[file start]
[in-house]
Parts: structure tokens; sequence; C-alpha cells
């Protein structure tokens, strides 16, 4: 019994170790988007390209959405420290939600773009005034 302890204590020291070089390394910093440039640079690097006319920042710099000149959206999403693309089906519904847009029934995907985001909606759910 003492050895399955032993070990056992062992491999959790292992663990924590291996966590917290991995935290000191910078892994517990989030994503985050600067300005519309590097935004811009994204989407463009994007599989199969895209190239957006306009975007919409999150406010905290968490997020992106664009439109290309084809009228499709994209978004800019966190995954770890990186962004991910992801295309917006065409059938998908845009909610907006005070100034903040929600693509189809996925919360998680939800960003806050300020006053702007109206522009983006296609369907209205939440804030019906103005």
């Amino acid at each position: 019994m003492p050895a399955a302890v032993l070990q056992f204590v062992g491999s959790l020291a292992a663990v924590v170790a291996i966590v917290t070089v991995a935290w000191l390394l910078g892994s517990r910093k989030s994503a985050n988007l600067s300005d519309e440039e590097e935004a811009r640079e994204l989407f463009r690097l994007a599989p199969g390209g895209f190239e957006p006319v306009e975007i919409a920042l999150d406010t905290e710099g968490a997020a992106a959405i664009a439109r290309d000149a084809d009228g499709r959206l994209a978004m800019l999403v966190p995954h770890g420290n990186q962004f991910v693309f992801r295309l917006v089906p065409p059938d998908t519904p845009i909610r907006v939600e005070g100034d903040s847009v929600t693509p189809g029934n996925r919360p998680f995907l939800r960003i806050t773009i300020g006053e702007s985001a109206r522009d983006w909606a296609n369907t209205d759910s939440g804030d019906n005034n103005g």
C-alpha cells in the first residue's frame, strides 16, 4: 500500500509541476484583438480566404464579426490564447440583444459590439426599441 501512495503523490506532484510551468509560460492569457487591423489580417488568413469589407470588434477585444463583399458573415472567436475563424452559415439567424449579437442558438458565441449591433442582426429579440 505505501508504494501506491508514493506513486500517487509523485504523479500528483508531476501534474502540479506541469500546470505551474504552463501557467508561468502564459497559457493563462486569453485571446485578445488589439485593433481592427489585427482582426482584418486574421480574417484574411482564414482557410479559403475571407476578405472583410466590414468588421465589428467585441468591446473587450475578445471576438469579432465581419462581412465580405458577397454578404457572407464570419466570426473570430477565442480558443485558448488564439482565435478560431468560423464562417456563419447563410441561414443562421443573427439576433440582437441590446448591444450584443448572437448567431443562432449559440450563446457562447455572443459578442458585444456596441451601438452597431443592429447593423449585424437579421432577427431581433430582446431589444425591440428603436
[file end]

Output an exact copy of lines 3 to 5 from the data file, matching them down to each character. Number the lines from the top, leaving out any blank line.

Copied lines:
């Protein structure tokens, strides 16, 4: 019994170790988007390209959405420290939600773009005034 302890204590020291070089390394910093440039640079690097006319920042710099000149959206999403693309089906519904847009029934995907985001909606759910 003492050895399955032993070990056992062992491999959790292992663990924590291996966590917290991995935290000191910078892994517990989030994503985050600067300005519309590097935004811009994204989407463009994007599989199969895209190239957006306009975007919409999150406010905290968490997020992106664009439109290309084809009228499709994209978004800019966190995954770890990186962004991910992801295309917006065409059938998908845009909610907006005070100034903040929600693509189809996925919360998680939800960003806050300020006053702007109206522009983006296609369907209205939440804030019906103005």
């Amino acid at each position: 019994m003492p050895a399955a302890v032993l070990q056992f204590v062992g491999s959790l020291a292992a663990v924590v170790a291996i966590v917290t070089v991995a935290w000191l390394l910078g892994s517990r910093k989030s994503a985050n988007l600067s300005d519309e440039e590097e935004a811009r640079e994204l989407f463009r690097l994007a599989p199969g390209g895209f190239e957006p006319v306009e975007i919409a920042l999150d406010t905290e710099g968490a997020a992106a959405i664009a439109r290309d000149a084809d009228g499709r959206l994209a978004m800019l999403v966190p995954h770890g420290n990186q962004f991910v693309f992801r295309l917006v089906p065409p059938d998908t519904p845009i909610r907006v939600e005070g100034d903040s847009v929600t693509p189809g029934n996925r919360p998680f995907l939800r960003i806050t773009i300020g006053e702007s985001a109206r522009d983006w909606a296609n369907t209205d759910s939440g804030d019906n005034n103005g």
C-alpha cells in the first residue's frame, strides 16, 4: 500500500509541476484583438480566404464579426490564447440583444459590439426599441 501512495503523490506532484510551468509560460492569457487591423489580417488568413469589407470588434477585444463583399458573415472567436475563424452559415439567424449579437442558438458565441449591433442582426429579440 505505501508504494501506491508514493506513486500517487509523485504523479500528483508531476501534474502540479506541469500546470505551474504552463501557467508561468502564459497559457493563462486569453485571446485578445488589439485593433481592427489585427482582426482584418486574421480574417484574411482564414482557410479559403475571407476578405472583410466590414468588421465589428467585441468591446473587450475578445471576438469579432465581419462581412465580405458577397454578404457572407464570419466570426473570430477565442480558443485558448488564439482565435478560431468560423464562417456563419447563410441561414443562421443573427439576433440582437441590446448591444450584443448572437448567431443562432449559440450563446457562447455572443459578442458585444456596441451601438452597431443592429447593423449585424437579421432577427431581433430582446431589444425591440428603436